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What are Israel’s High Tech Capabilities Against a Nuclear Iran?

As a result of today’s vote of the UNSC permanent members plus Germany in Vienna, consideration of stronger sanctions is no longer on the table. Time for the Ministry of Defense in Israel to go into high gear. Surprise along with intensive planning, preparation and training are the keys to success in well executed combined military operations. Given that the Obama Administration is now focused on the emerging geo-political problems in the South China Sea, Israel, alone, may have to be prepared to execute a military option.

The question is what does Israel have in its technical quiver that might enable it to confront a nuclear Iran?  Moreover, has it demonstrated some of this capability previously?

Some insight as to what lies in Israel’s quiver was revealed in an article in The Daily Beast by Eli Lake about Israel’s electronic warfare capabilities integrated with the use of high flying long endurance UAVs, “Israel’s Secret Iran Attack Plan: Electronic Warfare”.

A U.S. intelligence assessment this summer, described to The Daily Beast by current and former U.S. intelligence officials, concluded that any Israeli attack on hardened nuclear sites in Iran would go far beyond airstrikes from F-15 and F-16 fighter planes and likely include electronic warfare against Iran’s electric grid, Internet, cellphone network, and emergency frequencies for firemen and police officers. 

[. . . ]

Israel also likely would exploit vulnerability that U.S. officials detected two years ago in Iran's big-city electric grids, which are not “air-gapped”—meaning they are connected to the Internet and therefore vulnerable to a Stuxnet-style cyber attack—officials say.

[ . . .]

 The likely delivery method for the electronic elements of this attack would be an unmanned aerial vehicle the size of a jumbo jet. An earlier version of the bird was called the Heron, the latest version is known as the Eitan. According to the Israeli press, the Eitan can fly for 20 straight hours and carry a payload of one ton. Another version of the drone, however, can fly up to 45 straight hours, according to U.S. and Israeli officials.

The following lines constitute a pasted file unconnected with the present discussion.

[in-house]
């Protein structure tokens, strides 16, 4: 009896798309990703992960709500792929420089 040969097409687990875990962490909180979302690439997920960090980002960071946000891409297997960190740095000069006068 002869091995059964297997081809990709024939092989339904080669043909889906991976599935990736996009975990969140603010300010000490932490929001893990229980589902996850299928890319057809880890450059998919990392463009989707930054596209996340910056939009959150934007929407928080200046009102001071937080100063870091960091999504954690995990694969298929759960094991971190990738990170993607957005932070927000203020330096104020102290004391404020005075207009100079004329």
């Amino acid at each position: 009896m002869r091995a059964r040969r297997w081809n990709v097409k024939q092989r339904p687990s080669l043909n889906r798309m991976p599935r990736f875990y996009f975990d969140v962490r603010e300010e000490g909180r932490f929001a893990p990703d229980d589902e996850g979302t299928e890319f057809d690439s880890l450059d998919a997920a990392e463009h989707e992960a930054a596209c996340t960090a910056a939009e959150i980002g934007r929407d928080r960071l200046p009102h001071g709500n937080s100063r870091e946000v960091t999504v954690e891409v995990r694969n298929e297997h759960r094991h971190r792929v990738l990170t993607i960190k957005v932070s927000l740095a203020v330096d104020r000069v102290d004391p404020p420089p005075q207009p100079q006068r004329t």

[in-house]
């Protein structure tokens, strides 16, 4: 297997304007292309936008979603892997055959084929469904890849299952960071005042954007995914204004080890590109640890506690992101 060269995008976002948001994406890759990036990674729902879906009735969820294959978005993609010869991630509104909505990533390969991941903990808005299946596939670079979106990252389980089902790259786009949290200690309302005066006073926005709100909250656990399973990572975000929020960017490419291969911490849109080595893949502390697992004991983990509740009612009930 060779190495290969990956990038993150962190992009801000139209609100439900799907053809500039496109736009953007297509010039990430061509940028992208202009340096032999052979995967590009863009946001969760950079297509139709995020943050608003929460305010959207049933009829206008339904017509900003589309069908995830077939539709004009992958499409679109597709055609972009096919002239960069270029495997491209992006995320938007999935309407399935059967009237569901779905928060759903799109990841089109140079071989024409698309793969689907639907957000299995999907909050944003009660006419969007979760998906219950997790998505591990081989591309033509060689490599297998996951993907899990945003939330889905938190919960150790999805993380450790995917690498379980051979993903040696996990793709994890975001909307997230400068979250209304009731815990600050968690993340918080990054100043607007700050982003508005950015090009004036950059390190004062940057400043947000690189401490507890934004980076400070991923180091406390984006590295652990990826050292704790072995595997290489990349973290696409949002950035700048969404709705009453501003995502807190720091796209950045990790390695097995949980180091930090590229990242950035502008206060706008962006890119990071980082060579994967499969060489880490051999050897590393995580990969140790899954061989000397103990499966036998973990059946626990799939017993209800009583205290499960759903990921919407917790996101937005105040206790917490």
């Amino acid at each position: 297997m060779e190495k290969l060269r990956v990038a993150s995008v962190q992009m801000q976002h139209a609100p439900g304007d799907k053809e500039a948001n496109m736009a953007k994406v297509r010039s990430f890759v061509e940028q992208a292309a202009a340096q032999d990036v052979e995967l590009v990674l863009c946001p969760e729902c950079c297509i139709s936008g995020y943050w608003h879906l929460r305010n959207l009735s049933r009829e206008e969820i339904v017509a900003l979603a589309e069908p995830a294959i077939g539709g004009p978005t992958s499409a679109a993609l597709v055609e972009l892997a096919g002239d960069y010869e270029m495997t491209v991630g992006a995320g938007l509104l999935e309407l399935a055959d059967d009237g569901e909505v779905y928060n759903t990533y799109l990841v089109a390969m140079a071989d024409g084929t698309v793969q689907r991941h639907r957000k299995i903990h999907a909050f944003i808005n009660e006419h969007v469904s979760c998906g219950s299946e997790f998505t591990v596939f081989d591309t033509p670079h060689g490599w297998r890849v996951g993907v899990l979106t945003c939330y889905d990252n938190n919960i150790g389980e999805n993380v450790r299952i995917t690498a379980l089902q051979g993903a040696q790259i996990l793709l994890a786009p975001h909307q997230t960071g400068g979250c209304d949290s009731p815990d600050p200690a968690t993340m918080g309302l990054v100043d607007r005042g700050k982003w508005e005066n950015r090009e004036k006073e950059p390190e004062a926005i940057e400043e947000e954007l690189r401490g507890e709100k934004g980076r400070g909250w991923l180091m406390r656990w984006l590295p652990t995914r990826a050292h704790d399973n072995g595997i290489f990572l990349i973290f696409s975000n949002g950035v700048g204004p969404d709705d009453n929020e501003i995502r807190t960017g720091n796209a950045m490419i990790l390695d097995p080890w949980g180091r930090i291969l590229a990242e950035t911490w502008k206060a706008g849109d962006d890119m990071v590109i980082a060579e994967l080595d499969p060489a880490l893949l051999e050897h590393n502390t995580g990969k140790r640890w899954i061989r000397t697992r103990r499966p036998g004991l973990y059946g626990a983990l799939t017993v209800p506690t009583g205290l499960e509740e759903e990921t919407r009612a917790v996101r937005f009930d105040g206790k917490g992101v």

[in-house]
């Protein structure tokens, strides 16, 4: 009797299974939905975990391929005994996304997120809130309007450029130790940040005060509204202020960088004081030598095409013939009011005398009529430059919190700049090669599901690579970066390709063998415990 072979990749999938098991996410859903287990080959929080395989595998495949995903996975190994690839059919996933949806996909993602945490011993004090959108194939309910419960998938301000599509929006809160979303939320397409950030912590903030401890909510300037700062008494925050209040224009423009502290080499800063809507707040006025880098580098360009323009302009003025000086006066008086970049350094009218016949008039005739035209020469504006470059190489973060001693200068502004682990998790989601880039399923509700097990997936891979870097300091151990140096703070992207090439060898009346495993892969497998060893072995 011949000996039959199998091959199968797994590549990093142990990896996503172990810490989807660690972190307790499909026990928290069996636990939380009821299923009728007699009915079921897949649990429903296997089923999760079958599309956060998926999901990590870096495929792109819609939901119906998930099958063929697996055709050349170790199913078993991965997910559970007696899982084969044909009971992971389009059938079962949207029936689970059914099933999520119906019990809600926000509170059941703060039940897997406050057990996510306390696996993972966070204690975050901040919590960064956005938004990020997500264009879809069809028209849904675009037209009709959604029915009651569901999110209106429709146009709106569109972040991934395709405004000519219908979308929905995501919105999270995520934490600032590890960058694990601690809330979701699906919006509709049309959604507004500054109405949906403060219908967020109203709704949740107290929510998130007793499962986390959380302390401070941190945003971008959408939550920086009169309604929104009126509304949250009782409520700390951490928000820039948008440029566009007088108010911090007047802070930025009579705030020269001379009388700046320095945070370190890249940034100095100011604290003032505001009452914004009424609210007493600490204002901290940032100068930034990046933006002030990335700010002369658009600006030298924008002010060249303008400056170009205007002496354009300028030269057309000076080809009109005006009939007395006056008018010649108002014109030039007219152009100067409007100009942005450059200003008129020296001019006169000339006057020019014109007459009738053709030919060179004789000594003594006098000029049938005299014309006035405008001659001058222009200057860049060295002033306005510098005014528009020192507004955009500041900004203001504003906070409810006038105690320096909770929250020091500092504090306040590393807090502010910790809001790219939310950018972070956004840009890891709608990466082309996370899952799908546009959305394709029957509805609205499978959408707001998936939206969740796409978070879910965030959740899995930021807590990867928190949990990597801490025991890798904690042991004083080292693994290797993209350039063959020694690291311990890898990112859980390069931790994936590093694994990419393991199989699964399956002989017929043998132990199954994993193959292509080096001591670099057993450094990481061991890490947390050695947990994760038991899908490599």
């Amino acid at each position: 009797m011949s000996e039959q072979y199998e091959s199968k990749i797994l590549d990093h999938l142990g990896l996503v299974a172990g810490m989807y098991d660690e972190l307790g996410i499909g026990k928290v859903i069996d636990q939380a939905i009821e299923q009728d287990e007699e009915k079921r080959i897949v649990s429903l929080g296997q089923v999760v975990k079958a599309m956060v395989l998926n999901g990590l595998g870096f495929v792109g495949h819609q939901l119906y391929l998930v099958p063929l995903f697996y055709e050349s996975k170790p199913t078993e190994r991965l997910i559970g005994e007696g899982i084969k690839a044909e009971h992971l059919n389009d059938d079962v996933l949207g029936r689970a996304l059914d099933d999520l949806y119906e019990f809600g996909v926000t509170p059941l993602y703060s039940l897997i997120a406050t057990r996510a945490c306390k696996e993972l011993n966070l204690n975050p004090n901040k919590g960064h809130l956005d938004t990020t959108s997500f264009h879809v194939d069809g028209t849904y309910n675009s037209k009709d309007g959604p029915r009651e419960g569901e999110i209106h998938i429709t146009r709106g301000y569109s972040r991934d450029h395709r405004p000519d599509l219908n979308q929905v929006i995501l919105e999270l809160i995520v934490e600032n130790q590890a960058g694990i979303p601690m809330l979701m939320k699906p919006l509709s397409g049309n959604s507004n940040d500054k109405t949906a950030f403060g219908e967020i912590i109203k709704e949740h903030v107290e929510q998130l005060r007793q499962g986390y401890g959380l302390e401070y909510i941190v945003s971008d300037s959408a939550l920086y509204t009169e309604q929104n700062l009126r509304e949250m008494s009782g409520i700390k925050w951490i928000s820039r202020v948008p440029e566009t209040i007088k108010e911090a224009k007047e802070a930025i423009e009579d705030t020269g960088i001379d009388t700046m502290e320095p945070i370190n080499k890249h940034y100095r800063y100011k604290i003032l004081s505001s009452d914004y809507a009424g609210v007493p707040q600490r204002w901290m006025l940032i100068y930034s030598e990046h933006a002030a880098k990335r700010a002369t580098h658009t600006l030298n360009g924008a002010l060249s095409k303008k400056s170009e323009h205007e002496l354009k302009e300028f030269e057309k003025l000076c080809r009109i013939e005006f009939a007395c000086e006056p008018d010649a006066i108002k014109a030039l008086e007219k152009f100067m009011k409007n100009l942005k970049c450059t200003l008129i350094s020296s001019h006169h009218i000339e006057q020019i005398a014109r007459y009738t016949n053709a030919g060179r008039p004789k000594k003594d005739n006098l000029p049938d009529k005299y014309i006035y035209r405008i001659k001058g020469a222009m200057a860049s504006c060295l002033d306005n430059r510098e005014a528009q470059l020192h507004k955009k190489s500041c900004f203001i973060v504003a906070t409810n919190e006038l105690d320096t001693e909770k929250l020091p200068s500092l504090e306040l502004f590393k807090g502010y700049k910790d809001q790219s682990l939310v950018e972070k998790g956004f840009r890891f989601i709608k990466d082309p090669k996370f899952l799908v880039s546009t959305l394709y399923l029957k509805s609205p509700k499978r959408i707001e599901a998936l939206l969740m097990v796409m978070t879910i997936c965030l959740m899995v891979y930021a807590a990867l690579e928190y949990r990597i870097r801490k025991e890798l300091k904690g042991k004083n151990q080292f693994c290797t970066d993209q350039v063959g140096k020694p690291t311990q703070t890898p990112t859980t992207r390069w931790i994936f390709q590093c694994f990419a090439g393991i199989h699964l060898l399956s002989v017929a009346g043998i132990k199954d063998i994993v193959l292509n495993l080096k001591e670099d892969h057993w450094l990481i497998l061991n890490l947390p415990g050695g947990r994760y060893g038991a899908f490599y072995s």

Fred Fleitz, who left his post this year as a Republican senior staffer  focusing on Iran at the House Permanent Select Committee on Intelligence, said in his meetings with Israeli defense and intelligence officials, they would always say all options were on the table. 

"I think Israel has the capabilities with their air force and mid-air refueling to take on these sites," said Fleitz, who is now managing editor of Lignet.com. "They would have to take out radar and anti-aircraft. They could also attack with missiles and their drone fleet." 

When Israel took out convoys containing Iranian shipments of rockets and weapons in northern Sudan in January 2009, we noted in a March, 2009 NER article, “American Versus Israeli Geo-Political Objectives in a Free South Sudan”:

The London Times revealed in a later report that Israel may have used armed UAVs, the Hermes 450 manufactured by Elbit, which is equipped with two Hellfire missiles.  A Hermes UAV squadron is based at Pachamim air base south of Tel Aviv.  Mossad may have developed the target intelligence. Further, the Israel Air Force may have used the larger Eitan UAV with a wingspan of 110 feet to possibly refuel the Hermes UAVs. The Hermes 450 UAV can remain aloft for 24 hours, while the Eitan can stay up for 36 hours.

[. . .]

What should not be lost on Iran and its ally Sudan is that the alleged IAF raid on the convoy in January was within the same operational radius of approximately 700 nautical miles-equidistant from Jerusalem to both Port Sudan and Tehran. Like the September, 2007 IAF raid that took out a nuclear weapons assembly plant being built with North Korean assistance in Northeastern Syria, the details of the Sudan raids will remain shrouded in official silence. 

Lake’s Daily Beast report supports what we have been saying for several years, now. That Israel’s military option against a nuclear Iran would not be conventional, but would use the IDF’s vast technological advantages. The mainstream media has painted Iran’s nuclear development program and air defense capabilities as foolproof. Let them perpetuate that myth. The IDF knows better, but it is not going to let on just yet. 


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